Another band of downpours and thunderstorms swept across the Philadelphia region yesterday, taking down trees and wires, causing flooding, and prompting several water rescues, my colleague Anthony R. Wood reported. The storms hit areas that were still recovering from powerful storms late last week. There are more showers possible today and into the weekend. Stay dry out there, Philly.

It’s a choice families and communities are being forced to make: risk COVID-19 exposure by returning to classrooms or wrestle with another season of virtual learning. Data from two counties in South Jersey have offered a window into the potential hazards of reopening schools fully. Mirroring national trends, children and teenagers are accounting for a growing share of the coronavirus cases in Camden and Gloucester Counties.

New Jersey Gov. Phil Murphy reversed course yesterday, saying schools can choose to shift entirely to virtual learning in the fall. Previously he mandated that schools offer some in-person classes.

It’s been almost 10 years since lawyers sued Philadelphia police over unjustified stop and frisks, mostly of Black citizens. And they say the racial disparities are still glaring. Black residents are 50% more likely than white people to be stopped without reasonable suspicion, according to a semiannual monitoring report submitted to a federal judge in July.

And in a moment where the city has acknowledged the need for more reform, advocates are pushing for changes. Included among them are department-wide training and accountability, interventions in problem police districts, and an expanded system to bring non-police responders to address certain complaints.

Why are you crying, Mommy?” Miriam Smith’s 6-year-old daughter, Peyton, asked her Monday night.

The man who had stolen so much from her and saddled her with survivor’s guilt that led to family struggles, drugs, and prostitution had died, my colleague Ellie Silverman writes.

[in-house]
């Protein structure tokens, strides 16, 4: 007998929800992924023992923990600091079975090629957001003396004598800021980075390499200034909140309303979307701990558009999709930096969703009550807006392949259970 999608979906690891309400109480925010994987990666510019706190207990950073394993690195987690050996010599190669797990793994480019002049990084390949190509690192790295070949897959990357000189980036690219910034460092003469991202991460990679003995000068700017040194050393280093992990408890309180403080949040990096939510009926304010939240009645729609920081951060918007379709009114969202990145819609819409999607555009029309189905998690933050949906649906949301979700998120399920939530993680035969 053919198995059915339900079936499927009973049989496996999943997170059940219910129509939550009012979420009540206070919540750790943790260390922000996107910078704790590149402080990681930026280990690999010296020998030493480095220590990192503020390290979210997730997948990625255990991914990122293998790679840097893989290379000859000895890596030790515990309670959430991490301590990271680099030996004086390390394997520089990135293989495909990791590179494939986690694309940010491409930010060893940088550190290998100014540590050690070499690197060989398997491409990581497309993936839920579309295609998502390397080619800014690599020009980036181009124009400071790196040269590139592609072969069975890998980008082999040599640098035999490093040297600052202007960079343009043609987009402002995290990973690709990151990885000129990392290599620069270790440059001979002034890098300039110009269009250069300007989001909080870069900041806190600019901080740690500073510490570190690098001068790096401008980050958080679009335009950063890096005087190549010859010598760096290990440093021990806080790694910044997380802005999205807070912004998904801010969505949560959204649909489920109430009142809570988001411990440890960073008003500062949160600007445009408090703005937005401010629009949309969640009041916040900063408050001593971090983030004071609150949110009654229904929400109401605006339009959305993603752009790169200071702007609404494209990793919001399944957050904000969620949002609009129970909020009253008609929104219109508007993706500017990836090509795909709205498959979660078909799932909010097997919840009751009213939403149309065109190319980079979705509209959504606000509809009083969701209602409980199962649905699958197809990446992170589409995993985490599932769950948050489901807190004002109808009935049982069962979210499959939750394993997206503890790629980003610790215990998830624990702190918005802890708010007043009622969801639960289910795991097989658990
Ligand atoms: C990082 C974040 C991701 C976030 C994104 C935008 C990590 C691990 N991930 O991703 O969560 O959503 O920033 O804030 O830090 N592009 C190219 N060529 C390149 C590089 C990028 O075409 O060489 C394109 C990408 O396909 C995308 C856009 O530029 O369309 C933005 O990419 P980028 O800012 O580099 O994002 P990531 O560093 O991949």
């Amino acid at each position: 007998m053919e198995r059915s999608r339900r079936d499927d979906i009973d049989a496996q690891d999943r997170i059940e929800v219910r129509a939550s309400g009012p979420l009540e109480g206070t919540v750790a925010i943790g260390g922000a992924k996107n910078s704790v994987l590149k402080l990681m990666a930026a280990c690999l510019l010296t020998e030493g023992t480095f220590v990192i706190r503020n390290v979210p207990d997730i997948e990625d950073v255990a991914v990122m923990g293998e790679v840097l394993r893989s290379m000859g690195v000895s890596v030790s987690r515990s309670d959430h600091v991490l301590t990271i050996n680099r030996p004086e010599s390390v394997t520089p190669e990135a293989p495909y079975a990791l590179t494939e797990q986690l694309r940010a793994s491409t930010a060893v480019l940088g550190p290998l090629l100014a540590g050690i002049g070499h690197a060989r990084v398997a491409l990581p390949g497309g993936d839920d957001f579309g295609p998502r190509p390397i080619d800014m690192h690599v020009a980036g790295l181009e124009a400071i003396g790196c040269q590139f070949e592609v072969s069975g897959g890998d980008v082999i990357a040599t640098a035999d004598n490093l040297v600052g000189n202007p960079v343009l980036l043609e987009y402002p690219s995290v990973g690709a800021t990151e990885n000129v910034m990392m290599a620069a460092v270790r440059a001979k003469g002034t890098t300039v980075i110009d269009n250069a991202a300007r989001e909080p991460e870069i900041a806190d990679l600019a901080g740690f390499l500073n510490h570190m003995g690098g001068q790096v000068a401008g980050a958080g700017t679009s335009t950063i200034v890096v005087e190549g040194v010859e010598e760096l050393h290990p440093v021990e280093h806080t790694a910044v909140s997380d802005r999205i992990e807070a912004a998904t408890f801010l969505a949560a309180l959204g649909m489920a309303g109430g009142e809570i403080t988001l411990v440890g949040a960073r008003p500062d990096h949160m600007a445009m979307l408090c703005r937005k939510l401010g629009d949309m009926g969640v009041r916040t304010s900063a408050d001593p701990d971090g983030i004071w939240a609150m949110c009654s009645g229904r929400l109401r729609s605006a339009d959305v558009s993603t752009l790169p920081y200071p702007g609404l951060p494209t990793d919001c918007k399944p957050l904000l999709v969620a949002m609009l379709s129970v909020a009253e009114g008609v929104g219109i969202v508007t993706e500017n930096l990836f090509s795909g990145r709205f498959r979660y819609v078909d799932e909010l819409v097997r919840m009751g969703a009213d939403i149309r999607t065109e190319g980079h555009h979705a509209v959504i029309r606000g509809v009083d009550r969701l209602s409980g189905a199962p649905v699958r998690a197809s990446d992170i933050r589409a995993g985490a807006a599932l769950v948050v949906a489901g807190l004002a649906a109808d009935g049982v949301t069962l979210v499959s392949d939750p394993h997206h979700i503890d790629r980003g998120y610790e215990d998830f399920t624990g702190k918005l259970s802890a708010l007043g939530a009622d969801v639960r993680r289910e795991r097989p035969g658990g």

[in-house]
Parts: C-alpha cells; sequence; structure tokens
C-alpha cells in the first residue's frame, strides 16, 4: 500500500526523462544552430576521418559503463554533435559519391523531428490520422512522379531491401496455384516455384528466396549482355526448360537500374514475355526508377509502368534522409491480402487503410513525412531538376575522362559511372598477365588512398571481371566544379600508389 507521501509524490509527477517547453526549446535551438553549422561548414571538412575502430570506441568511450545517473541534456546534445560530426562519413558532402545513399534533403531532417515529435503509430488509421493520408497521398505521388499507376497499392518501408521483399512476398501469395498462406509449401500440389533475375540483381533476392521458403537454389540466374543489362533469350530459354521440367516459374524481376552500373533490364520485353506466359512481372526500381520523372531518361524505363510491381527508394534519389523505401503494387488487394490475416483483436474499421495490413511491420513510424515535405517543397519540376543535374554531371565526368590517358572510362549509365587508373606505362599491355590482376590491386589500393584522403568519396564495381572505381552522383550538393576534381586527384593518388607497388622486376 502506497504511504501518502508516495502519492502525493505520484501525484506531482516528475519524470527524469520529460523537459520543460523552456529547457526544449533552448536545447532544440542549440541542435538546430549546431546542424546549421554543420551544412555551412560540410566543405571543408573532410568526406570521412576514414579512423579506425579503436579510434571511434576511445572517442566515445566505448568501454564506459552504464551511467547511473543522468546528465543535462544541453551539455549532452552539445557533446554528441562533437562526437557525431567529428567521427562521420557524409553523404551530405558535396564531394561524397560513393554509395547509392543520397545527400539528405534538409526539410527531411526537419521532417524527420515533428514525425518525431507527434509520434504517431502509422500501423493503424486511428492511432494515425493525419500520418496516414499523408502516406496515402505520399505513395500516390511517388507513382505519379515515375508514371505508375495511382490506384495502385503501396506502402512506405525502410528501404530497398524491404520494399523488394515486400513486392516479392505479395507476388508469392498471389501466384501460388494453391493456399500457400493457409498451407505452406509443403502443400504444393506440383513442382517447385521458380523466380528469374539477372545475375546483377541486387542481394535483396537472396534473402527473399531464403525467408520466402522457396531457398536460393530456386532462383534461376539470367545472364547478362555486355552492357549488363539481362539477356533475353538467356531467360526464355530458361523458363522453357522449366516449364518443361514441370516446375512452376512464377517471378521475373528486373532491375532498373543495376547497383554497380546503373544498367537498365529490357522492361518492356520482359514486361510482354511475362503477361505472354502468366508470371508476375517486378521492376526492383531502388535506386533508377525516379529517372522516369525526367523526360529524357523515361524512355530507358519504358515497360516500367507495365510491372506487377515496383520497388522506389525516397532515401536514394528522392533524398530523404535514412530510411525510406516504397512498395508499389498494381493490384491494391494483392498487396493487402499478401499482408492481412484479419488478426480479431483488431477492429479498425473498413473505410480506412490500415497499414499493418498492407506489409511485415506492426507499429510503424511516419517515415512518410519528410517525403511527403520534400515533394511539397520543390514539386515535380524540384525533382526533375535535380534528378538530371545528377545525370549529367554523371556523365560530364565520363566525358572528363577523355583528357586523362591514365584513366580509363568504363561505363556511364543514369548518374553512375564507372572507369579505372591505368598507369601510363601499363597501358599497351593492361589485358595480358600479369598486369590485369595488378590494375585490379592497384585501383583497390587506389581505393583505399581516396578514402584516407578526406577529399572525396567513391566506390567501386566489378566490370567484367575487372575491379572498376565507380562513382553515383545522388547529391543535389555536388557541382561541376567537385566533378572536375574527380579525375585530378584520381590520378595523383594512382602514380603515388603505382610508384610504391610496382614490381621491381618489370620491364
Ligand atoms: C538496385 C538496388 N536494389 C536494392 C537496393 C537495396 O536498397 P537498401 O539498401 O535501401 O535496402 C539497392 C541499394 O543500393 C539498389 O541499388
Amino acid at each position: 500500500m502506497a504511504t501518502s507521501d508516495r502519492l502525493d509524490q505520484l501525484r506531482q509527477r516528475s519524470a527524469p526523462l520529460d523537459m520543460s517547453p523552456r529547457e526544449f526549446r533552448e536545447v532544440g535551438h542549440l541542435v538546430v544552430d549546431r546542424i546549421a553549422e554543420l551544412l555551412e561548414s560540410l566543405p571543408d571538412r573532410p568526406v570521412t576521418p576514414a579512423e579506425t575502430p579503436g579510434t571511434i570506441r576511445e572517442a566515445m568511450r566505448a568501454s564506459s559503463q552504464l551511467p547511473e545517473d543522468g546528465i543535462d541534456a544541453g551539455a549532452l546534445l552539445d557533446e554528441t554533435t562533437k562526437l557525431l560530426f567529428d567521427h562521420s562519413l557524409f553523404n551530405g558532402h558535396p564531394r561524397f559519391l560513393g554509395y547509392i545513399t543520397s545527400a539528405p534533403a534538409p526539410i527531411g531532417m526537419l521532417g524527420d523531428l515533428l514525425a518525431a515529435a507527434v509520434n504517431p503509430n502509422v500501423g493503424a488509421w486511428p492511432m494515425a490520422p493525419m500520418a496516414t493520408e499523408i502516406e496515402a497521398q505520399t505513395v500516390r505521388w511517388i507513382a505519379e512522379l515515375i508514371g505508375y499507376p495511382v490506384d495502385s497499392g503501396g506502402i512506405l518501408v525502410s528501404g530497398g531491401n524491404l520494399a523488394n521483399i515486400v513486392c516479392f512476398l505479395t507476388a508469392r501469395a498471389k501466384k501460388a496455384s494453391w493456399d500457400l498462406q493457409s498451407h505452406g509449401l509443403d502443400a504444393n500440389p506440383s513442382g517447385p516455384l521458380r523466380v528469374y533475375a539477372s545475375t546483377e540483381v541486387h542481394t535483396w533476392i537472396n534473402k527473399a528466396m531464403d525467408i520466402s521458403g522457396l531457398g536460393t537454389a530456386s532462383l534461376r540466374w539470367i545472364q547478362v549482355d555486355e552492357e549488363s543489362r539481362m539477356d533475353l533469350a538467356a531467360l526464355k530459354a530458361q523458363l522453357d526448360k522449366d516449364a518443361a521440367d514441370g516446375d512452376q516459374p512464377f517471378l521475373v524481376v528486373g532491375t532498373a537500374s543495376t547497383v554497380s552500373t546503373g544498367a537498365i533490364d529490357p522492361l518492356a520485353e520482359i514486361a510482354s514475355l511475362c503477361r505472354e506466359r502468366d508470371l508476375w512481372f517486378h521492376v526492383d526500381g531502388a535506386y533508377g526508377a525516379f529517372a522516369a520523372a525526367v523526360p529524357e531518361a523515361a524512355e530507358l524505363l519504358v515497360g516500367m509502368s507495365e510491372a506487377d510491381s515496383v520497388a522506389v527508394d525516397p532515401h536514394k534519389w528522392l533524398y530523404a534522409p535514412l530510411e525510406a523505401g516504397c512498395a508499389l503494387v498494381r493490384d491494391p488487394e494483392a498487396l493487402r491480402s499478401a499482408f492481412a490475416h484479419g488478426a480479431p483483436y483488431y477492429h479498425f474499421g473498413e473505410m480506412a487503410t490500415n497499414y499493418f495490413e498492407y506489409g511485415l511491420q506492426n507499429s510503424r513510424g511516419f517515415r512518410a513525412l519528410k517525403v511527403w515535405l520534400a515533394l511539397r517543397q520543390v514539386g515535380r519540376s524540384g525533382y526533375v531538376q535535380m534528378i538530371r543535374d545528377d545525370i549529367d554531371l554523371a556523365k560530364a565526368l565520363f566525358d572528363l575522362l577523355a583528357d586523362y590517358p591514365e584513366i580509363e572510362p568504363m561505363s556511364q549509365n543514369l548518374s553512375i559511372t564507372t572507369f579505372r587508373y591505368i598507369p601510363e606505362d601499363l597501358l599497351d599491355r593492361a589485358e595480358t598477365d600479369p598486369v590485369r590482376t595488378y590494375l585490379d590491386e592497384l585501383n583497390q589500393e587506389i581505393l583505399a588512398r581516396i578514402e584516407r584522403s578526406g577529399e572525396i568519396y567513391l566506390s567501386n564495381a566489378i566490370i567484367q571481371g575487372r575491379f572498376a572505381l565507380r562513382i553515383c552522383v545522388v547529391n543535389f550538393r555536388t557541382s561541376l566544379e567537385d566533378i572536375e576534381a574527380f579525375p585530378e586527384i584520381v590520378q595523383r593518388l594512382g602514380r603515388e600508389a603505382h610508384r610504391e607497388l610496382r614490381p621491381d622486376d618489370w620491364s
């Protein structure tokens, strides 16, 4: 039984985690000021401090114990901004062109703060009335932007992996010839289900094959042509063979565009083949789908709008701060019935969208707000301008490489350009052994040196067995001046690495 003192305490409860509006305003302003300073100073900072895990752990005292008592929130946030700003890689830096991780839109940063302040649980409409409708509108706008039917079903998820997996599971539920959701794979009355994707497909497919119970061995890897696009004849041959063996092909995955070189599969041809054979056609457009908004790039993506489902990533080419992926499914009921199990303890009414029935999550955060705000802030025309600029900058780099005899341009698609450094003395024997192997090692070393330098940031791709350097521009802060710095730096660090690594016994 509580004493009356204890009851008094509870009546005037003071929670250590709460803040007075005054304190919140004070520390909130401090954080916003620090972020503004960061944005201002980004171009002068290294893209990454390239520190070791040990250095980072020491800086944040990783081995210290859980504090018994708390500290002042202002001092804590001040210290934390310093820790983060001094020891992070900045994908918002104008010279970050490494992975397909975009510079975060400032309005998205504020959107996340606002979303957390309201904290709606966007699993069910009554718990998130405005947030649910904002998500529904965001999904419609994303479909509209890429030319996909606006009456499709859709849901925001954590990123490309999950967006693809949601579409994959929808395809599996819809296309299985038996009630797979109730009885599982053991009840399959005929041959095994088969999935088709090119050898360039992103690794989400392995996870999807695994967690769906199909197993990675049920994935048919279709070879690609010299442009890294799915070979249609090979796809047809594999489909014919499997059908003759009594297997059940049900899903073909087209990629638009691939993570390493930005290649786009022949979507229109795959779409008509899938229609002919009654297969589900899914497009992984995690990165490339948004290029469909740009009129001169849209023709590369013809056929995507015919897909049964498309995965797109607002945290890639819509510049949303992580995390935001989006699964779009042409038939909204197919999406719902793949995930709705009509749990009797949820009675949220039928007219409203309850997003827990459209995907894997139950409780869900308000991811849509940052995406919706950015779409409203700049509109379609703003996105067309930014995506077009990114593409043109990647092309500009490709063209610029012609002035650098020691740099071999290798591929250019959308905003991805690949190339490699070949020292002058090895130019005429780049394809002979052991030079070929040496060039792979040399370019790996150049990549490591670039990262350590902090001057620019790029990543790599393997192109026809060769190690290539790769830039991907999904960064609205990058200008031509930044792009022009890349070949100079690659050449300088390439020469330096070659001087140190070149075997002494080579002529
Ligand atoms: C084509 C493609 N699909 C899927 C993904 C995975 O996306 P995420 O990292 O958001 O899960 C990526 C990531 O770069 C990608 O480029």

More than 38 years ago, when Smith was almost as old as her daughter Peyton now is, Louis Giambi killed her parents and 3-year-old sister. Giambi was a drug dealer and hired hit man who murdered the wrong victims in their Camden County home in what became known as the Pine Hill Massacre.

What you need to know today

Through your eyes | #OurPhilly

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“Five months into this pandemic, we’ve seen bad behavior only get worse: unmasked men waltzing into big box stores and yelling about liberty, as though having to wear a mask while shopping for beef jerky is akin to being stabbed in the chest with a giant totalitarian sword. Now we’ve got parents acting like toddlers at places that by definition are refuges for childhood joy.” — writes columnist Maria Panaritis about the coronavirus mask resister who punched a Sesame Place employee.

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Your Daily Dose of | XO sauce

Philly’s sprawling food scene contains a world of ingredients. You can find XO sauce, a savory, spicy, and salty condiment, if you visit Chinatown, Washington Avenue, or maybe an H Mart. But, if you want a version of XO sauce that’s original to Philly, you’ll have to visit Jacob Trinh at Global Auto Tags & Services, my colleague Jenn Ladd writes.